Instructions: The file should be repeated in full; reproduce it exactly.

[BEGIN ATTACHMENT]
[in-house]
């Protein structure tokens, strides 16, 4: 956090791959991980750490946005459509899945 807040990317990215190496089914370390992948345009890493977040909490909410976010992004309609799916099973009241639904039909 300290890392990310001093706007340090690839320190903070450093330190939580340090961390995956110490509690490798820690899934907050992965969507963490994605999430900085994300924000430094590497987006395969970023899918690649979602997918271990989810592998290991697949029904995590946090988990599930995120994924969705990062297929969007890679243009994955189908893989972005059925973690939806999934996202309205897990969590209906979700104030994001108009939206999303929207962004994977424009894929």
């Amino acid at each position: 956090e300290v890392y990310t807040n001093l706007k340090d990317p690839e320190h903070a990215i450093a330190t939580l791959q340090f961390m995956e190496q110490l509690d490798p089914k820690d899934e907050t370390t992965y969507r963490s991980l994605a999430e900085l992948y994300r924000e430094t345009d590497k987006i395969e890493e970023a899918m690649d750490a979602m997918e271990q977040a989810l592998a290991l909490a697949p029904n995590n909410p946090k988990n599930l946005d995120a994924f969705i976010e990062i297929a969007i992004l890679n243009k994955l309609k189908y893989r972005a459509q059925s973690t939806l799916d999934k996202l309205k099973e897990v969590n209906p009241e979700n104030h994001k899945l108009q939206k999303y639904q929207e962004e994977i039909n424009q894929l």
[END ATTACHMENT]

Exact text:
[in-house]
């Protein structure tokens, strides 16, 4: 956090791959991980750490946005459509899945 807040990317990215190496089914370390992948345009890493977040909490909410976010992004309609799916099973009241639904039909 300290890392990310001093706007340090690839320190903070450093330190939580340090961390995956110490509690490798820690899934907050992965969507963490994605999430900085994300924000430094590497987006395969970023899918690649979602997918271990989810592998290991697949029904995590946090988990599930995120994924969705990062297929969007890679243009994955189908893989972005059925973690939806999934996202309205897990969590209906979700104030994001108009939206999303929207962004994977424009894929």
């Amino acid at each position: 956090e300290v890392y990310t807040n001093l706007k340090d990317p690839e320190h903070a990215i450093a330190t939580l791959q340090f961390m995956e190496q110490l509690d490798p089914k820690d899934e907050t370390t992965y969507r963490s991980l994605a999430e900085l992948y994300r924000e430094t345009d590497k987006i395969e890493e970023a899918m690649d750490a979602m997918e271990q977040a989810l592998a290991l909490a697949p029904n995590n909410p946090k988990n599930l946005d995120a994924f969705i976010e990062i297929a969007i992004l890679n243009k994955l309609k189908y893989r972005a459509q059925s973690t939806l799916d999934k996202l309205k099973e897990v969590n209906p009241e979700n104030h994001k899945l108009q939206k999303y639904q929207e962004e994977i039909n424009q894929l």